Several northern European countries are balking over terms in the European Union’s proposed $860 billion bailout package that would give debtor nations like Spain and Italy a pass if they misuse the funds.
Dutch Prime Minister Mark Rutte met with German Chancellor Angela Merkel and French President Emanuel Macron last night but the trio failed to break through the impasse that has developed as Rutte and 3 other “frugal” northern European countries are insisting that more of the aid package be in loans rather than handouts. Not getting anywhere, both Macron and Merkel walked out of the meeting.
At issue is the same issue bedeviling the U.S. Congress as they ponder a bailout of states. Should states like Illinois and New York who have been fiscally irresponsible be bailed out of the fiscal mess with pensions and the budget that predates the pandemic?
In the case of the EU, Italy, Spain, and Portugal are all in deep debt and their banks have already been bailed out. Rutte wants specific reforms in place in those countries before any money is disbursed.
According to Rutte, countries like Spain and Italy, but also France, have promised to initiate economic reforms and make cuts to state costs like pensions before receiving financial help from the EU, but Rutte says that none of these promises have ever been kept. His conditions would guarantee that this time, the promised reforms will be fully implemented.
In order to access the funds, Rutte wants the three countries to present and initiate concrete plans for economic reforms. The content and execution of the reforms will be decided by the member states themselves. He emphasised that their respective state finances and budget plans should also be improved so that there will not be any calls for financial help in future crises.
“Austerity” measures have fallen out of favor in debtor nations. Too much pain, too little gain. Greece nearly had a revolution over the EU-imposed austerity plan that they were forced to adopt in order to receive bailout aid. Rutte and other states, including Austria, Sweden, and Denmark wants to shift responsibility for the pain from the EU to the nations themselves.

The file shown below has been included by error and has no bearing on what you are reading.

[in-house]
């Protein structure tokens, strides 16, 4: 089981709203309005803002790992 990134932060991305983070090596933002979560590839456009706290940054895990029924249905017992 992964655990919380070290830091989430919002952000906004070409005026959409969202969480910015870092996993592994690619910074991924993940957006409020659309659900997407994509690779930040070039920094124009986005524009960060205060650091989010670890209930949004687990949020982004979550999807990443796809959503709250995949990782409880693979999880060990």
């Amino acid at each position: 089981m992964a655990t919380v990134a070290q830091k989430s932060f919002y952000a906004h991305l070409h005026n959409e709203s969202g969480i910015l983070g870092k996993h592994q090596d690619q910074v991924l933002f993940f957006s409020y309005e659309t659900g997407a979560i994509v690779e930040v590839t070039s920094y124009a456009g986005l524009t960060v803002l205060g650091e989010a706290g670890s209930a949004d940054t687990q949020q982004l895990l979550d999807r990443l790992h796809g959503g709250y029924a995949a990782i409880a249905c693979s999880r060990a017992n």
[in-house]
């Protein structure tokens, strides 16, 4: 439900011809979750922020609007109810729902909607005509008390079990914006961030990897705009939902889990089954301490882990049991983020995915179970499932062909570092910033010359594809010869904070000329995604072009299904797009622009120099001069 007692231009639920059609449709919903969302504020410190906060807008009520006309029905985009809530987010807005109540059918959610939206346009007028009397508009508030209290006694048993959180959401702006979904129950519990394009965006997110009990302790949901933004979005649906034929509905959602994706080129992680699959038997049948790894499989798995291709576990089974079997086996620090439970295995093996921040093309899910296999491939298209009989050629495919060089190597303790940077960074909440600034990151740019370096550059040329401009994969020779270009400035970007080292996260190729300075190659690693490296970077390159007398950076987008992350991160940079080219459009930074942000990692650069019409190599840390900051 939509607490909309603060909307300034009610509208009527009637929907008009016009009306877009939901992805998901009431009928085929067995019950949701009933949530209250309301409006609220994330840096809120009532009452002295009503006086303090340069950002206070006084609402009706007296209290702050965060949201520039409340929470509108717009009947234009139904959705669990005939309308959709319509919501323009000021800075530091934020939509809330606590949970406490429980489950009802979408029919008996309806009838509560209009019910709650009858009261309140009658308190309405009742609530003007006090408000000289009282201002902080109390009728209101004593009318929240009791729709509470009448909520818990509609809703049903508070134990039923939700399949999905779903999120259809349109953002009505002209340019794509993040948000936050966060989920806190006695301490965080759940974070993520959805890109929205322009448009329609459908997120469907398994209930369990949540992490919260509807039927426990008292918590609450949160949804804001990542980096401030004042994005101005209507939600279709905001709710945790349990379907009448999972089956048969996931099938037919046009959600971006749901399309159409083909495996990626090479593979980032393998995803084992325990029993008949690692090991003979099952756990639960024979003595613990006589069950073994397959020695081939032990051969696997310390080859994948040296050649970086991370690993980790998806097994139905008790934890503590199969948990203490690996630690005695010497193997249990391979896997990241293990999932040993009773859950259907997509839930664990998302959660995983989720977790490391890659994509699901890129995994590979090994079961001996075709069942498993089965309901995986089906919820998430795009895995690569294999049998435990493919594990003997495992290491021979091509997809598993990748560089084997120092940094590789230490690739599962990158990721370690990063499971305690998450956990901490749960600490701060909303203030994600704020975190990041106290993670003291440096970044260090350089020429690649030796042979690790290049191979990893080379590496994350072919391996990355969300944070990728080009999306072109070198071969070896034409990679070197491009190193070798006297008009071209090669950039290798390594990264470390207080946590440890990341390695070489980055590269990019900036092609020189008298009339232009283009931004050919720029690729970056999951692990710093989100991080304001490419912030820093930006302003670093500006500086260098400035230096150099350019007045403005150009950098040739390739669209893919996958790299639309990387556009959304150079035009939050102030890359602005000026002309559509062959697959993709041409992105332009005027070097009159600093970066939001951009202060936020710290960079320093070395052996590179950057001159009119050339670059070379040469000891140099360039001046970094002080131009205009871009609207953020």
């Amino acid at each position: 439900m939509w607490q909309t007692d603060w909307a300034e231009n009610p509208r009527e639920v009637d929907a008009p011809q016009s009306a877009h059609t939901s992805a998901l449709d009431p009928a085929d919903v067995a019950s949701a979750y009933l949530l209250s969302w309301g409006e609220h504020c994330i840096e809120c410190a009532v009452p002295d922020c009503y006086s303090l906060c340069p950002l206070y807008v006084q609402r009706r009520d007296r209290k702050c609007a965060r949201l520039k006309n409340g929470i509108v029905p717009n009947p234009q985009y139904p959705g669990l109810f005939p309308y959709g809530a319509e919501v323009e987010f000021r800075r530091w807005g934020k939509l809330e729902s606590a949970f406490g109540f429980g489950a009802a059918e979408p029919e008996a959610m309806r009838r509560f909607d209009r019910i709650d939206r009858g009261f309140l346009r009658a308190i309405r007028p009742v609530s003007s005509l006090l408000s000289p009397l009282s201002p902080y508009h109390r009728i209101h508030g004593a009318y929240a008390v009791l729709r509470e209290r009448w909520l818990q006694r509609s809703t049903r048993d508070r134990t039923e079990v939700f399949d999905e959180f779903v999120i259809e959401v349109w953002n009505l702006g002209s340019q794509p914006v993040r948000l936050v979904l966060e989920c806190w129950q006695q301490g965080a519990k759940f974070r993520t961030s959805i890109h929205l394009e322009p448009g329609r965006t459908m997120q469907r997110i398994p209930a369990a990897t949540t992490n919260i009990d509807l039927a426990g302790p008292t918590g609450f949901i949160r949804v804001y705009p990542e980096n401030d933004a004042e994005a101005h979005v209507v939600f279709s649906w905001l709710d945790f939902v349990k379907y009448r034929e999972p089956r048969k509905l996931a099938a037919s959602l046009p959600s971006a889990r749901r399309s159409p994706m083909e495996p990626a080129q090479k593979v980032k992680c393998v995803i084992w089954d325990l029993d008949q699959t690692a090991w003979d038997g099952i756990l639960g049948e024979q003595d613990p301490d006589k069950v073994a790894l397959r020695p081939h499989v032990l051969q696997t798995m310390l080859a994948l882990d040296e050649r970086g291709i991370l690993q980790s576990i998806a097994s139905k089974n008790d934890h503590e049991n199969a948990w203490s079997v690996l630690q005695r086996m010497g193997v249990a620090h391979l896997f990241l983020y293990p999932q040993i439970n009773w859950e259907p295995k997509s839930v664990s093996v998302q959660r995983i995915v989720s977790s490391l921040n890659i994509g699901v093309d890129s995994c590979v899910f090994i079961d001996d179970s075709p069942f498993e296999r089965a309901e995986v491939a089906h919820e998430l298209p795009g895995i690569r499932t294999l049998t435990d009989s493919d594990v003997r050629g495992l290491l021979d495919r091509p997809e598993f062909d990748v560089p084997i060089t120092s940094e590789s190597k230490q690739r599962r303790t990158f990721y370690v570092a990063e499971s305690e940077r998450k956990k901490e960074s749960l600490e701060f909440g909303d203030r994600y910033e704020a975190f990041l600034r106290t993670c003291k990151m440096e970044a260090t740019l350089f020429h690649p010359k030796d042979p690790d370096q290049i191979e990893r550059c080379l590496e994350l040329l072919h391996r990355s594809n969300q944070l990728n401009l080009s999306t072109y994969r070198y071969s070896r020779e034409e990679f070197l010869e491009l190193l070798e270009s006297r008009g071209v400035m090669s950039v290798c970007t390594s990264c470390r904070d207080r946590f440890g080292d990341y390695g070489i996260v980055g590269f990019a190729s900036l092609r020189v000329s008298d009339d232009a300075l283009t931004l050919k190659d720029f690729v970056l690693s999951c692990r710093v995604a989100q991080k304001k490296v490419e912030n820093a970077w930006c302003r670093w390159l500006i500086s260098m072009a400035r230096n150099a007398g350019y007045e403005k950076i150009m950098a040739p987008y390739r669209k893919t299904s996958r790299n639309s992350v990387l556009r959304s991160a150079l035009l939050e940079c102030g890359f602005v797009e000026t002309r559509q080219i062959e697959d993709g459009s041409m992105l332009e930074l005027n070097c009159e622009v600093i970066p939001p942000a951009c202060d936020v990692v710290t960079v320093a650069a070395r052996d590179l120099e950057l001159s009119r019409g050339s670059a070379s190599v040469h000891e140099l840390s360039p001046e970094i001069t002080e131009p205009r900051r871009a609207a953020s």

At the special European Council meeting, state leaders will be discussing ways to distribute the funds. In the proposal, the European Commission sees amounts starting from €500 billion as a subsidy, and states that amounts of €250 billion will be treated as loans.
The Netherlands is supported in its demands for reform by Austria, Sweden and Denmark. These reforms can include local revisions on spending in the fields of education, care for the elderly and the job market. Only once these reforms would come into effect will Spain, Portugal and Italy be able to access the relief funds, Rutte proposes.
I can’t imagine any of the debtor nations drinking the hemlock of austerity themselves. It will have to be imposed on them. And given recent history, that isn’t likely.
Interestingly, Rutte and other EU countries want to make “democratic reform” one of the conditions for aid. This isn’t sitting well with Hungary’s strongman Viktor Orban who feels singled out for his government’s crackdown on free speech and his announcement that he will rule by decree.
“What’s going on is a little bit strange because there is a 100% agreement on the rule of law,” Orban said. “If somebody is not ready to accept the rule of law [they] should leave the European Union immediately. They should not be punished by money.”
He said “these guys who inherited freedom, rule of law and political democracy” did not have the experience that he and others in eastern Europe had fighting against communism.
That may be true, but if other “freer” EU nations want to put their societies under a microscope, no one would get a penny.
The differences between Rutte and the rest of the EU will be papered over, as always, and some agreement will be announced with much fanfare. The debtor nations will get their goodies and not be forced to reform. Everyone else will pat themselves on the back over a job well done.
Meanwhile, the debt bomb is ticking again and is liable to go off before too long.